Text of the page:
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Master of Science (M.S.)
Year Degree Awarded
Month Degree Awarded
gender, identity, women, sports, careers
With the passage of Title IX legislation women have gradually integrated a space that had been an exclusively male domain, simultaneously upsetting and renegotiating the traditional social arrangements found within it (Lipsyte, 1979; Adams, Schmitke, and Franklin, 2005). This integration is an ongoing process, impeded or smoothed by the cultural ideologies of the historical moment. Rather than being simply an athlete, the modifier of ‘female’ often carries with it expectations of behavior, appearance, and values that may be in conflict with those same expectations of ‘athlete.’ Thus, while social norms and attitudes as well as legal mandates may now clearly permit and facilitate female athletes’ entrance into that historically male space, one can still question the process through which young women reconcile potentially contradictory identities.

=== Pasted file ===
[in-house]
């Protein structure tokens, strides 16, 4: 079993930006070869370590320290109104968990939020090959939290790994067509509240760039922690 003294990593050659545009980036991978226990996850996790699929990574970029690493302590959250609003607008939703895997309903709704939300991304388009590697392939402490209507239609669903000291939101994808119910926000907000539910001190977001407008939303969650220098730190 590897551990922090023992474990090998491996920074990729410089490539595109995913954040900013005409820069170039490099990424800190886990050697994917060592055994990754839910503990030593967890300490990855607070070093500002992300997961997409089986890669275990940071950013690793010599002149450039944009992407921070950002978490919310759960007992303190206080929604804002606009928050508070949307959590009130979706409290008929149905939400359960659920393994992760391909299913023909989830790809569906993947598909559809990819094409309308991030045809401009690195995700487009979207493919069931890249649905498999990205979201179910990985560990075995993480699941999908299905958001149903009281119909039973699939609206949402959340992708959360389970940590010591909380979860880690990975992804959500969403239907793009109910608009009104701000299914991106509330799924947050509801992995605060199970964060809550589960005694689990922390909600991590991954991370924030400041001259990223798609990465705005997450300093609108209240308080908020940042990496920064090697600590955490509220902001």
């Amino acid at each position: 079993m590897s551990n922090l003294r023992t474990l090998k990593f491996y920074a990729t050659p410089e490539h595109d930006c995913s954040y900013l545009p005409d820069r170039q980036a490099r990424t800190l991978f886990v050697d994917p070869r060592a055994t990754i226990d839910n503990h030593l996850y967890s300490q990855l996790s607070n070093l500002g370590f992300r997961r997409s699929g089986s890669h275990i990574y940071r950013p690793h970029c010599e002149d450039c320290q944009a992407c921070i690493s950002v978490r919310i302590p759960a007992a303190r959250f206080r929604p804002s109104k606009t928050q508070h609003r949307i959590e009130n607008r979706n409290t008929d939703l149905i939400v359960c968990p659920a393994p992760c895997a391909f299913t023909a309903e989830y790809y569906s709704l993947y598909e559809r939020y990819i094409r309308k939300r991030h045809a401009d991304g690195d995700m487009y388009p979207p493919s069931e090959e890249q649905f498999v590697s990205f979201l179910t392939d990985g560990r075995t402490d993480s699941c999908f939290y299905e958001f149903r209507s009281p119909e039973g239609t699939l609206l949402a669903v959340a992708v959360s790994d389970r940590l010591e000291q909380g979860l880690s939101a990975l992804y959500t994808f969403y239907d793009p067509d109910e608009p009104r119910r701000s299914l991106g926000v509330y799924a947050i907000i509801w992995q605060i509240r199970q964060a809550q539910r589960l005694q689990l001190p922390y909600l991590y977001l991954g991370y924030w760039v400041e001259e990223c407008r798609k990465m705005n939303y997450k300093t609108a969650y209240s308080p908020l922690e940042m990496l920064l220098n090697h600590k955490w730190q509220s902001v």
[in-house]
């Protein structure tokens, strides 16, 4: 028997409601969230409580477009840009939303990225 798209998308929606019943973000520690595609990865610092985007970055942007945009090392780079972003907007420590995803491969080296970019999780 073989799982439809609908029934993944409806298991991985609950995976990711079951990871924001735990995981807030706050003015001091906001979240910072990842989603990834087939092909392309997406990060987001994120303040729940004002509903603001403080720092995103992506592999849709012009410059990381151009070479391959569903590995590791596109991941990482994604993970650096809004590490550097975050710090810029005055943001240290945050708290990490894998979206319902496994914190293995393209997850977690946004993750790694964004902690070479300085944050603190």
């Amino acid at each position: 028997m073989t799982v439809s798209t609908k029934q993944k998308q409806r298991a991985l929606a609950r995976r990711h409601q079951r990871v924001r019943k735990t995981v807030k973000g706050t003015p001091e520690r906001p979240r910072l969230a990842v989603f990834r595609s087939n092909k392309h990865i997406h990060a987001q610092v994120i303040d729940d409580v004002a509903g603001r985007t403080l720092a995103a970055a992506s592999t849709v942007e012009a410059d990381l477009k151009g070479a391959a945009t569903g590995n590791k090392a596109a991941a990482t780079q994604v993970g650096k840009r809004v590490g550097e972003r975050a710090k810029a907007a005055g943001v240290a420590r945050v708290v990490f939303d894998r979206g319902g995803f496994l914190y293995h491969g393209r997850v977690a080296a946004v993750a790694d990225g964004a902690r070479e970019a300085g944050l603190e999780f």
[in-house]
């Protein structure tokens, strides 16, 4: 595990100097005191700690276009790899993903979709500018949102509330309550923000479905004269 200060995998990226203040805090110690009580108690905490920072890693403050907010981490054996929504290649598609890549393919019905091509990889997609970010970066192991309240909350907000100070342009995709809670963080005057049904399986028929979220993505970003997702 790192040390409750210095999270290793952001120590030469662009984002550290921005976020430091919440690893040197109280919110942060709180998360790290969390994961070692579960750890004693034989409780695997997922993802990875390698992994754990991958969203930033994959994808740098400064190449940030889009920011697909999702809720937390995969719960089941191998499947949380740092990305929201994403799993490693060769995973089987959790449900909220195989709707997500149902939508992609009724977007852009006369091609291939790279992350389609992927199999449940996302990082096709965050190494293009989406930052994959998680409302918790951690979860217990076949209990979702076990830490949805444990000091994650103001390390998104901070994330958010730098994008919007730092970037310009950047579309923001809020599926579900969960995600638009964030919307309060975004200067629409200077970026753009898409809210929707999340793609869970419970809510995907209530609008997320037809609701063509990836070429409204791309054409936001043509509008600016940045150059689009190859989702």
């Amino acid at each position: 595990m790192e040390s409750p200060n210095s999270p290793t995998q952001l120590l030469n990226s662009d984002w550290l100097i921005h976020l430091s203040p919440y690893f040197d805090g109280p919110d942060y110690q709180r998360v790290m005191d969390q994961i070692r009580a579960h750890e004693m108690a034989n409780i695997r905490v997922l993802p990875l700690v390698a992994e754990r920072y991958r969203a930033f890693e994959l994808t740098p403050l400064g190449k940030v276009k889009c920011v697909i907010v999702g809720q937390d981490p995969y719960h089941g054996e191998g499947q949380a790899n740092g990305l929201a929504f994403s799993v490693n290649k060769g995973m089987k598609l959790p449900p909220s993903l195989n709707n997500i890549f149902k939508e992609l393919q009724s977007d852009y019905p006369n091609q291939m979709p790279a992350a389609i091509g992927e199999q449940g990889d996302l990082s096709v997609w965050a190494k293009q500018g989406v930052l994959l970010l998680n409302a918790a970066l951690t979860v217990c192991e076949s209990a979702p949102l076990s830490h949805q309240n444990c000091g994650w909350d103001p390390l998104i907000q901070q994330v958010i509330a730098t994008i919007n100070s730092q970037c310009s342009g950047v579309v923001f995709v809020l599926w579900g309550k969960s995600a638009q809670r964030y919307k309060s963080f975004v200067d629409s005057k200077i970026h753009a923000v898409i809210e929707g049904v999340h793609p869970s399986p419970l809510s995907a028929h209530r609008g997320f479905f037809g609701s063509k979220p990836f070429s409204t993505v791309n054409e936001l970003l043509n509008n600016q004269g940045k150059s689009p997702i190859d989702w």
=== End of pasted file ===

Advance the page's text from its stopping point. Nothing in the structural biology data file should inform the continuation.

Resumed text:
This thesis reports on a study of thirteen college-aged female athletes at two liberal arts colleges, that sought to understand the various identities they negotiate in settings such as on the field, in the classroom, and in the dorm. Using a poststructuralist framework for discourse analysis, this study explored the self-positions that subjects adopted and the conflicting discourses they utilized to reveal the multiple subjectivities the women take up in order to make sense of themselves and their lives.